Staunton, September 15 – Russians are more hostile to North Caucasians who are also citizens of the Russian Federation than they are to Central Asians who are not, a pattern that represents a threat to the territorial integrity of the country, according to Leokadiya Drobizheva, one of Moscow’s most senior and distinguished specialists on inter-ethnic relations.
The head of the Moscow Center for Research on Inter-Ethnic Relations made that comment last week at a press conference of experts devoted to the question “Why Have Migrants Become a Trump Card in the Moscow Election Race and How Should Russia Respond to Growing Inter-Ethnic Tensions?”(kavkaz-uzel.ru/articles/230099/).
Drobizheva who has won an international reputation for her work over four decades said that “even in developed democratic countries,” politicians and activists often talk about an ethnically “pure” country, but the danger in Russia is that “because of migrantophobia, we can simply tear apart the country.”
Recent studies show, the Moscow scholar said, that “30 percent of the population continuously feels a negative relationship to people of other nationalities.” That percentage is “within international norms.” Attitudes toward immigrants are “worse,” with feelings about Chechens and Daghestanis even worse than toward residents of the Central Asian region.”
“This is a disturbing tendency,” Drobizheva said. In Moscow, 67-70 percent of the population have negative feelings about immigrants, figures that are somewhat worse than those elsewhere. And, she stressed, these attitudes are about immigrants rather than about people of a different nationality.
Ninety percent of Muscovites say they have a friend who is a member of another nationality, and “no more than 30 percent” have a negative attitude toward inter-ethnic marriages. But 60 to 70 percent are negative about immigrants, not as a result of government policy but rather because of how such people act in violation of local norms.
But until recently, Drobizheva noted, Muscovites did not say much about this because they thought it better not to. “However, now, when representatives of the authorities make declarations about it, many [ordinary citizens] also are beginning to speak openly” about their feelings in this regard.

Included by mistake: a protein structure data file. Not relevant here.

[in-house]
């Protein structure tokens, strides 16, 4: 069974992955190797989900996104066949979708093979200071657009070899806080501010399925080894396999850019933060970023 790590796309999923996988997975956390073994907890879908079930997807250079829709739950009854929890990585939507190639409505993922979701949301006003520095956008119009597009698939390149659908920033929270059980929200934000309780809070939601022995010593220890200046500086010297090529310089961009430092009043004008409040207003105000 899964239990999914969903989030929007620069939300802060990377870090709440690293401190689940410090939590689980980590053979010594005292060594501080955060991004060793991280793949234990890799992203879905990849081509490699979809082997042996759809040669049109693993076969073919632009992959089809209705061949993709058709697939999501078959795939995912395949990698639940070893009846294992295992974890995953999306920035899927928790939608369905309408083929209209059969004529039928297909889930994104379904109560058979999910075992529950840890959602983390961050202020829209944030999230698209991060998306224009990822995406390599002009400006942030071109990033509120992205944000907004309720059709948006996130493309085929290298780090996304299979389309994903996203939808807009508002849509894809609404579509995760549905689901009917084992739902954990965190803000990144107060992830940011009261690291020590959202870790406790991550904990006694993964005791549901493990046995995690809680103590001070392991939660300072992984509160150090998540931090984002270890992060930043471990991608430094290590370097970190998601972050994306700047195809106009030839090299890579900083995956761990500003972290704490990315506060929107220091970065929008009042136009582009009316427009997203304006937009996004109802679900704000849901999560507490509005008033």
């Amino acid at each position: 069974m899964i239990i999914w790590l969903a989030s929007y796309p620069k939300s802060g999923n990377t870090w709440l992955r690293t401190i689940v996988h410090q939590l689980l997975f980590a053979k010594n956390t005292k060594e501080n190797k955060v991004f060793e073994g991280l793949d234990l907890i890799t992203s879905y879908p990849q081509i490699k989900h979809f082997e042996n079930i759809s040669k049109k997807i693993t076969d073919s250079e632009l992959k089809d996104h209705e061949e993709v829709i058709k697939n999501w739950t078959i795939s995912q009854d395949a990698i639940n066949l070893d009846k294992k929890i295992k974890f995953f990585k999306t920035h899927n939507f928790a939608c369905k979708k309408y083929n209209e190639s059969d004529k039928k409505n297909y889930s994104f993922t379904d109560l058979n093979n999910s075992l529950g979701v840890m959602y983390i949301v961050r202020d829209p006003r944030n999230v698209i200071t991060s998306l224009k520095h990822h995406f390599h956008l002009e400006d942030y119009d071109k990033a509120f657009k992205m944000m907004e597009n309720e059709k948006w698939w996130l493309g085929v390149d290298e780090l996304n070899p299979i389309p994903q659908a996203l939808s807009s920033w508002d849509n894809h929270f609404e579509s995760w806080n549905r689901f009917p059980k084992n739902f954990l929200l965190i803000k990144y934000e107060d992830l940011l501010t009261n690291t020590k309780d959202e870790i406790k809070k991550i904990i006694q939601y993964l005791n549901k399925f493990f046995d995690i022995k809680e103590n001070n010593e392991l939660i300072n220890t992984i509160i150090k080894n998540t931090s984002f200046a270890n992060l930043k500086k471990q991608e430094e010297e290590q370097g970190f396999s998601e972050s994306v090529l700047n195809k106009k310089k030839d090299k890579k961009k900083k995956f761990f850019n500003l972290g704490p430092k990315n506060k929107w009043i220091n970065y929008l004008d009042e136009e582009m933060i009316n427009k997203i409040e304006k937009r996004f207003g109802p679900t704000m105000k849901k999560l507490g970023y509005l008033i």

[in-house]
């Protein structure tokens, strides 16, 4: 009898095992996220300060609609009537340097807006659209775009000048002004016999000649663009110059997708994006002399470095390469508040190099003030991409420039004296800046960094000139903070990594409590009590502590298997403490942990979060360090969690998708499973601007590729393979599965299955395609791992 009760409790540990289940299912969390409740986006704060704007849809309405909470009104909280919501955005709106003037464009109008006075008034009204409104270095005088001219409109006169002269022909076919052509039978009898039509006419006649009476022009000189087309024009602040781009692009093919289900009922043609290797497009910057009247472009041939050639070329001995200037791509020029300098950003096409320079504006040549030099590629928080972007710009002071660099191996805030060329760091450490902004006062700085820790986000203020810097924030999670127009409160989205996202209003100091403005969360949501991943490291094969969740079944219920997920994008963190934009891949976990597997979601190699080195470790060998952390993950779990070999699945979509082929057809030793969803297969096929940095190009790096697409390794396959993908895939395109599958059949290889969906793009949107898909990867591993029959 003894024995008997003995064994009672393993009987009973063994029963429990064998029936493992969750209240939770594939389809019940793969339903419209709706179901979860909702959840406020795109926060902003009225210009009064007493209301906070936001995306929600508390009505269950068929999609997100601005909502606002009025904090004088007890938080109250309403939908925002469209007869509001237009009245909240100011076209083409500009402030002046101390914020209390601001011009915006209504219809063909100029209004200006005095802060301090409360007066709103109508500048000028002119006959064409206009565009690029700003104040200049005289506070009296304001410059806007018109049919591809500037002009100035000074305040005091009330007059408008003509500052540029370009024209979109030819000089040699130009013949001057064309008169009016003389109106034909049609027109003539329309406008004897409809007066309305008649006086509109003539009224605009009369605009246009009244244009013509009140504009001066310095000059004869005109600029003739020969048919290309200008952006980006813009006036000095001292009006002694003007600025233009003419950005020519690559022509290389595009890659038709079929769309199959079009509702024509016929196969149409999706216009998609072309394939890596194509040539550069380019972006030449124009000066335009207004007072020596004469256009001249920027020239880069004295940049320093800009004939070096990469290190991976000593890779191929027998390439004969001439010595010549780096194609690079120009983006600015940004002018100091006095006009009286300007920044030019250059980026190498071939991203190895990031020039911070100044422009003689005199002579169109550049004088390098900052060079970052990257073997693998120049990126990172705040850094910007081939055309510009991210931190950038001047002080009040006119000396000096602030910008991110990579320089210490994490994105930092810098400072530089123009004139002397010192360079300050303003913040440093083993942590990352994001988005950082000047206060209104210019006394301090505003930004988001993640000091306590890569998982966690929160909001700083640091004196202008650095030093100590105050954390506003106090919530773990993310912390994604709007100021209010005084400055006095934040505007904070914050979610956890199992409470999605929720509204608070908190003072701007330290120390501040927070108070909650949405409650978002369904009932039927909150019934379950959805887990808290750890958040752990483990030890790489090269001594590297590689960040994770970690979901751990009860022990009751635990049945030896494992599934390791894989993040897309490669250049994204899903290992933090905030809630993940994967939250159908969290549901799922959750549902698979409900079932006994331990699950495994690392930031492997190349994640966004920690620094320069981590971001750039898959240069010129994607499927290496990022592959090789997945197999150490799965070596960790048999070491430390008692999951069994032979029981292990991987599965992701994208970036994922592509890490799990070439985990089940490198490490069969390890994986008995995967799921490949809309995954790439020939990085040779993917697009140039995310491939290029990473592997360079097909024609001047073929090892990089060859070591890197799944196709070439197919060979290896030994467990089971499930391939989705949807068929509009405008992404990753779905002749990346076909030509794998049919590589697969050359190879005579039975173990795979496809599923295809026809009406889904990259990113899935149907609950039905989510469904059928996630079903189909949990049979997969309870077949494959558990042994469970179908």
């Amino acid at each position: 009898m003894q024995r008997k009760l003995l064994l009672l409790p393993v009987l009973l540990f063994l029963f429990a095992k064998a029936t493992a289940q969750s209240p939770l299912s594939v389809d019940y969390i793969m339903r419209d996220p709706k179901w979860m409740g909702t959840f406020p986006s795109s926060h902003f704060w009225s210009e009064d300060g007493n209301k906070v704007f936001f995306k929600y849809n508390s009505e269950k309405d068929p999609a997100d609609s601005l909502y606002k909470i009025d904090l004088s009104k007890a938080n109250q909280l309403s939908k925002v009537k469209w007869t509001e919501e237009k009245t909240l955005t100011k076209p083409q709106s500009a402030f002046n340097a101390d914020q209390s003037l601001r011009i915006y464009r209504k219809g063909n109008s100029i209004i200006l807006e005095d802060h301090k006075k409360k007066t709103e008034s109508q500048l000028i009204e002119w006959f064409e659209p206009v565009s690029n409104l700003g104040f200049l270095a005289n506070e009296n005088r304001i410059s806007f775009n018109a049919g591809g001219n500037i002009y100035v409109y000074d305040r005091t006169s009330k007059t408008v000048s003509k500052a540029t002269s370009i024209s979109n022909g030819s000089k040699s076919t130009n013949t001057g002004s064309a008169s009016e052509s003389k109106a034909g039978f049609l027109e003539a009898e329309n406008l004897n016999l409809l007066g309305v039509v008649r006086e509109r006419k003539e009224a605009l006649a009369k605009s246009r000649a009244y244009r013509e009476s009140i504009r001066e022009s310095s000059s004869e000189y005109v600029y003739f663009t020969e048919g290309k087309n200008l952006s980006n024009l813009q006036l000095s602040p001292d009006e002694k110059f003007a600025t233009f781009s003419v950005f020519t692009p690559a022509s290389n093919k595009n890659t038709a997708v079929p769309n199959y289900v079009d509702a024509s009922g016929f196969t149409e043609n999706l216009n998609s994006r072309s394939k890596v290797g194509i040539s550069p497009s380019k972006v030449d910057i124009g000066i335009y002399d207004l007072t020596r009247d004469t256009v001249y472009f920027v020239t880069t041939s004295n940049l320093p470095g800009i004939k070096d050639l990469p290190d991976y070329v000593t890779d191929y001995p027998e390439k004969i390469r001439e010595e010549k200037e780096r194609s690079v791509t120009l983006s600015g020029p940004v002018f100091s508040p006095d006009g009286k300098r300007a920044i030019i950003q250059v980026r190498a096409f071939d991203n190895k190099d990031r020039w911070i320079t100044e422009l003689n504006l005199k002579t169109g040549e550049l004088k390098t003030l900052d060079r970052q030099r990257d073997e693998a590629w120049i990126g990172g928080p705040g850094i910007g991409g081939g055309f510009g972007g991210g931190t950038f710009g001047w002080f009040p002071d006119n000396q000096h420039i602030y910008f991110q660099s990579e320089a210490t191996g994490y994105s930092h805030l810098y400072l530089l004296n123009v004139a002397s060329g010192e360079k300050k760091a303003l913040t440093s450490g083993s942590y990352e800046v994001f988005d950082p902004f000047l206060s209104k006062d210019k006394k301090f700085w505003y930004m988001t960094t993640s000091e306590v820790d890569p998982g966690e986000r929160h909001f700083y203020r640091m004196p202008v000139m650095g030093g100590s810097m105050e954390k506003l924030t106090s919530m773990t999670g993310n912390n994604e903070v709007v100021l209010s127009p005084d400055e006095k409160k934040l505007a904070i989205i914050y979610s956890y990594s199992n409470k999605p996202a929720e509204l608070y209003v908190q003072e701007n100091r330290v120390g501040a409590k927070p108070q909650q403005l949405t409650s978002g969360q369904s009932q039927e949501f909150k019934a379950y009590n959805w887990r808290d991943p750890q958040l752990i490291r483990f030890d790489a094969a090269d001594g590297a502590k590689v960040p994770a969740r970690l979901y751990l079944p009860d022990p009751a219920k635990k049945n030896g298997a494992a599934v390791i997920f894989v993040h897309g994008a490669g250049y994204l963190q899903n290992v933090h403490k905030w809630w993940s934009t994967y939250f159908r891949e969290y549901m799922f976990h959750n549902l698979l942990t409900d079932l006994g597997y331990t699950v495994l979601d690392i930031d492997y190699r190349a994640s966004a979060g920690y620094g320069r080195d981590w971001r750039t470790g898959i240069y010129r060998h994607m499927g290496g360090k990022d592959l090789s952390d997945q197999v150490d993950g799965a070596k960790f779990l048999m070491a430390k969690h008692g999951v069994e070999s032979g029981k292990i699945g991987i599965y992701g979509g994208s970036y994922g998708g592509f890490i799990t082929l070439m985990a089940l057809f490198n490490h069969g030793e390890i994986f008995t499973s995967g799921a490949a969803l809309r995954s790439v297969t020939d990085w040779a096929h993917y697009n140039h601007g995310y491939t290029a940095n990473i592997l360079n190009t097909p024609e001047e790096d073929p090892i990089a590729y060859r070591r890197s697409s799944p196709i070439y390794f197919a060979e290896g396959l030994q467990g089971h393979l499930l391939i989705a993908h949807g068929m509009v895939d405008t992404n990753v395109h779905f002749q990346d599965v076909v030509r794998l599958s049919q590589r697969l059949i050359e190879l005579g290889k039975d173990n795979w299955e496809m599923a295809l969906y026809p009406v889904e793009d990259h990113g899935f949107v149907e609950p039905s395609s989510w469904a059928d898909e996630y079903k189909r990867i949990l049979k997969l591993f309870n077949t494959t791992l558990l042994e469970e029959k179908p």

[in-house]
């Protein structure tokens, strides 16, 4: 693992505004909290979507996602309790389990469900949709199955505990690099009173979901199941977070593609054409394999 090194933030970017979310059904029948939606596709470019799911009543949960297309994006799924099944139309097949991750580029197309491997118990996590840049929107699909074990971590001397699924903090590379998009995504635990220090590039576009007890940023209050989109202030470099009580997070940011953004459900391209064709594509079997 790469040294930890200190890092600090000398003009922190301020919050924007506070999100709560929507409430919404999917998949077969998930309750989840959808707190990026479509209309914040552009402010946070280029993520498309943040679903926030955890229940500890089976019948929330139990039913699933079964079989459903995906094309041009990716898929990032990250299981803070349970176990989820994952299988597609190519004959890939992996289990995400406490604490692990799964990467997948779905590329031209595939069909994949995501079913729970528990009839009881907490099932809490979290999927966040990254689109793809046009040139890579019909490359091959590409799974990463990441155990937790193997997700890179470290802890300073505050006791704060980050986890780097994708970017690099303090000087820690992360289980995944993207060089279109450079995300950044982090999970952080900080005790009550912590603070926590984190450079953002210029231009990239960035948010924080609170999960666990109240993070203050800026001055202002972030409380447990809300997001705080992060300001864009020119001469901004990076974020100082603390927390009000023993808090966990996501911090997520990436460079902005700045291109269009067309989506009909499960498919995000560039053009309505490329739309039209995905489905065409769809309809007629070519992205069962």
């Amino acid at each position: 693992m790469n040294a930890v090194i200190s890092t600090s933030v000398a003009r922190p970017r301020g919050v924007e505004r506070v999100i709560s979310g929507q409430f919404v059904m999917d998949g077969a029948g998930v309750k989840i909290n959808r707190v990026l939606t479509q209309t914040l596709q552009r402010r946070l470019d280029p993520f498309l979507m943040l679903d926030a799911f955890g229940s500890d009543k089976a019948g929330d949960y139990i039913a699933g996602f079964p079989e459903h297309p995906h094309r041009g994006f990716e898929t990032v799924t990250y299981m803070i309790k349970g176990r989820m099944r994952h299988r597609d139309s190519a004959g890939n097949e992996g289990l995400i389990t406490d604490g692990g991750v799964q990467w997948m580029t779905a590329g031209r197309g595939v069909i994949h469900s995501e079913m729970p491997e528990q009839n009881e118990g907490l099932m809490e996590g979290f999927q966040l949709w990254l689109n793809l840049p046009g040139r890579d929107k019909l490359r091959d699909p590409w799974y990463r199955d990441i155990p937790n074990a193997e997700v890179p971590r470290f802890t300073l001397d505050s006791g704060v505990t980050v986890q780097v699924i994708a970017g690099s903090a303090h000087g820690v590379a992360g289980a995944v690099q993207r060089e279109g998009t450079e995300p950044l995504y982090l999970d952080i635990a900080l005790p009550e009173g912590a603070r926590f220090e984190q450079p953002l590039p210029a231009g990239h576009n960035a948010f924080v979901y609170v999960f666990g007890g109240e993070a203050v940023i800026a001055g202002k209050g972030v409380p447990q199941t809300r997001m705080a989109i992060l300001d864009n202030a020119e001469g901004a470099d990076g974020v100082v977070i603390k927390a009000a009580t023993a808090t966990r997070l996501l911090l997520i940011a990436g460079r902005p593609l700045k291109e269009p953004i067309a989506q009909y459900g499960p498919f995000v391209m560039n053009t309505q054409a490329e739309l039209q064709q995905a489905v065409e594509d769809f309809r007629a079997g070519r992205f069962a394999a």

A second participant in the press conference, Boris Kagarlitsky who heads the Moscow Institute of Globalization and Social Movements said it was important not to confuse migration and immigration as has often happened.
“Employers are interested in the use of semi-slave labor of illegal migrants than they are in civilized immigration,” he said. What needs to happen is for migrants to be replaced by immigrants and for the government to enforce its labor laws, something it is not now doing at least in this area.
The main line of conflict, Kagarlitsky added, is “not between ‘Russians and non-Russians’ or between Christians and Muslims, but between ‘urban people’ and ‘rural ones.’” The government must get involved in adapting those coming from rural areas to the values of the urban population.
A third speaker, Lidiya Grafova who heads the Forum of Resettlement Organizations pointed out that politicians often talk about immigrants during election campaigns because the latter do not vote. But another, Yury Moskovsky, another activist, said that candidates could pick up votes from those migrants with Russian passports if they tried.
Dmitry Poletayev of the Center for Migration Research added that “after the intensive anti-migrant propaganda this summer, attitudes toward migrants in Moscow had become much worse even among employers who profit from their labor.”
Finally, Svetlana Gannushkina, chairman of the Civic Support Committee, suggested that the authorities were promoting xenophobia in order to “use it” to deflect protests against themselves and onto weak and often defenseless groups. Beyond that, she said, the regime does not have a migration policy.
“It is hysterical: today, we say one thing,” she concluded. “Tomorrow we say something else. The president confirms a concept regarding migration policy, but it is not being carried out.” Instead, the situation “is going in a completely opposite direction.”
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